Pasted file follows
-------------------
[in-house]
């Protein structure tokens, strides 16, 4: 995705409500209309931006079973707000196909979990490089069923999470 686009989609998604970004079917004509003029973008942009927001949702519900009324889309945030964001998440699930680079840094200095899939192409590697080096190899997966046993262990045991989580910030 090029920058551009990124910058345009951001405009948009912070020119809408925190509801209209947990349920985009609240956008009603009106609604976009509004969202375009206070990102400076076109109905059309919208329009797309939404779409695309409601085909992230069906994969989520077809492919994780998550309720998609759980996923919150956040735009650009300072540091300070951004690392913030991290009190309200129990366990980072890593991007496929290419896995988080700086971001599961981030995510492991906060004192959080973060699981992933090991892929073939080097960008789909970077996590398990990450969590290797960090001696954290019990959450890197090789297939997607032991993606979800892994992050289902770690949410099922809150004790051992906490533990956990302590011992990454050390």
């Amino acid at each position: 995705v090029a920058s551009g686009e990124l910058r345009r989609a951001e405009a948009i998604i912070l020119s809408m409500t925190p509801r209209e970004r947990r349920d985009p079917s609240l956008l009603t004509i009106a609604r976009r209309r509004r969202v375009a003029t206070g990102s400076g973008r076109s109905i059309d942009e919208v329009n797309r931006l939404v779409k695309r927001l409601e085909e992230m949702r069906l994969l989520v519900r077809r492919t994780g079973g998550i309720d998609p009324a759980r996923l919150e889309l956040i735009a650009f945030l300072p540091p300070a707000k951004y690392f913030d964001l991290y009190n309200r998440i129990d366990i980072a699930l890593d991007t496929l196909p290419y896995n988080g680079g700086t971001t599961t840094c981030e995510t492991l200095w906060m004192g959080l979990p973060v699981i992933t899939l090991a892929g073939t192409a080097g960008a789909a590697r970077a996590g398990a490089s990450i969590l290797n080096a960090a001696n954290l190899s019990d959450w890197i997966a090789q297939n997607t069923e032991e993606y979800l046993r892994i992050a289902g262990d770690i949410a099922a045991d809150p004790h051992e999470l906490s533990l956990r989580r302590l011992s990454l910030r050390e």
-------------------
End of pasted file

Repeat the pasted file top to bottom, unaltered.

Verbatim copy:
[in-house]
């Protein structure tokens, strides 16, 4: 995705409500209309931006079973707000196909979990490089069923999470 686009989609998604970004079917004509003029973008942009927001949702519900009324889309945030964001998440699930680079840094200095899939192409590697080096190899997966046993262990045991989580910030 090029920058551009990124910058345009951001405009948009912070020119809408925190509801209209947990349920985009609240956008009603009106609604976009509004969202375009206070990102400076076109109905059309919208329009797309939404779409695309409601085909992230069906994969989520077809492919994780998550309720998609759980996923919150956040735009650009300072540091300070951004690392913030991290009190309200129990366990980072890593991007496929290419896995988080700086971001599961981030995510492991906060004192959080973060699981992933090991892929073939080097960008789909970077996590398990990450969590290797960090001696954290019990959450890197090789297939997607032991993606979800892994992050289902770690949410099922809150004790051992906490533990956990302590011992990454050390």
């Amino acid at each position: 995705v090029a920058s551009g686009e990124l910058r345009r989609a951001e405009a948009i998604i912070l020119s809408m409500t925190p509801r209209e970004r947990r349920d985009p079917s609240l956008l009603t004509i009106a609604r976009r209309r509004r969202v375009a003029t206070g990102s400076g973008r076109s109905i059309d942009e919208v329009n797309r931006l939404v779409k695309r927001l409601e085909e992230m949702r069906l994969l989520v519900r077809r492919t994780g079973g998550i309720d998609p009324a759980r996923l919150e889309l956040i735009a650009f945030l300072p540091p300070a707000k951004y690392f913030d964001l991290y009190n309200r998440i129990d366990i980072a699930l890593d991007t496929l196909p290419y896995n988080g680079g700086t971001t599961t840094c981030e995510t492991l200095w906060m004192g959080l979990p973060v699981i992933t899939l090991a892929g073939t192409a080097g960008a789909a590697r970077a996590g398990a490089s990450i969590l290797n080096a960090a001696n954290l190899s019990d959450w890197i997966a090789q297939n997607t069923e032991e993606y979800l046993r892994i992050a289902g262990d770690i949410a099922a045991d809150p004790h051992e999470l906490s533990l956990r989580r302590l011992s990454l910030r050390e």